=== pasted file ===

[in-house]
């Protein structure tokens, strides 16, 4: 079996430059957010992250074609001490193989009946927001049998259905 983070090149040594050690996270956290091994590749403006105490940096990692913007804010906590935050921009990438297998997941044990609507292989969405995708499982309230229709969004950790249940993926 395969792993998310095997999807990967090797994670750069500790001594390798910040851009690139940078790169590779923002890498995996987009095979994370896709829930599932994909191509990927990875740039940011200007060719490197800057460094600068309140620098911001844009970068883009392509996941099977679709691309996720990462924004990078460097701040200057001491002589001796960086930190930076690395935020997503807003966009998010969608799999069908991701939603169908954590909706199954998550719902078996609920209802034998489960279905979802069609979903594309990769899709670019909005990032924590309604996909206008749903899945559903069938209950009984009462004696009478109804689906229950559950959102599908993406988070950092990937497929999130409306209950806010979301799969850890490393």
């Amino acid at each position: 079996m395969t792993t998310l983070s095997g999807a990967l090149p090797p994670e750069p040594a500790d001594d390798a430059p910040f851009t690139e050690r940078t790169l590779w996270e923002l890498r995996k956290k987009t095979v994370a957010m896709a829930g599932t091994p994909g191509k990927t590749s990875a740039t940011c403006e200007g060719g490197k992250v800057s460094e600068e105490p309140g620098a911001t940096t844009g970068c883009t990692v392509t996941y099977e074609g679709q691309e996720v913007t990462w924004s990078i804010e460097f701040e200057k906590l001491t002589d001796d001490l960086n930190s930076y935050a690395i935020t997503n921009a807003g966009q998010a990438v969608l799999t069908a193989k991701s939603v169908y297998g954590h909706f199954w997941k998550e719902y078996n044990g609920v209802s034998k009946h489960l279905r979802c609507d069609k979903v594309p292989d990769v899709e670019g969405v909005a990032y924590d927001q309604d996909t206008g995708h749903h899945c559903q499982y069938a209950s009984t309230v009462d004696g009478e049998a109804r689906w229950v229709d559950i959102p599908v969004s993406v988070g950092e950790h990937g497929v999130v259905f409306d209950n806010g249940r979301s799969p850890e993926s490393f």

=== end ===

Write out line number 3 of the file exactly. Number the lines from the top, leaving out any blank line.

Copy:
């Amino acid at each position: 079996m395969t792993t998310l983070s095997g999807a990967l090149p090797p994670e750069p040594a500790d001594d390798a430059p910040f851009t690139e050690r940078t790169l590779w996270e923002l890498r995996k956290k987009t095979v994370a957010m896709a829930g599932t091994p994909g191509k990927t590749s990875a740039t940011c403006e200007g060719g490197k992250v800057s460094e600068e105490p309140g620098a911001t940096t844009g970068c883009t990692v392509t996941y099977e074609g679709q691309e996720v913007t990462w924004s990078i804010e460097f701040e200057k906590l001491t002589d001796d001490l960086n930190s930076y935050a690395i935020t997503n921009a807003g966009q998010a990438v969608l799999t069908a193989k991701s939603v169908y297998g954590h909706f199954w997941k998550e719902y078996n044990g609920v209802s034998k009946h489960l279905r979802c609507d069609k979903v594309p292989d990769v899709e670019g969405v909005a990032y924590d927001q309604d996909t206008g995708h749903h899945c559903q499982y069938a209950s009984t309230v009462d004696g009478e049998a109804r689906w229950v229709d559950i959102p599908v969004s993406v988070g950092e950790h990937g497929v999130v259905f409306d209950n806010g249940r979301s799969p850890e993926s490393f």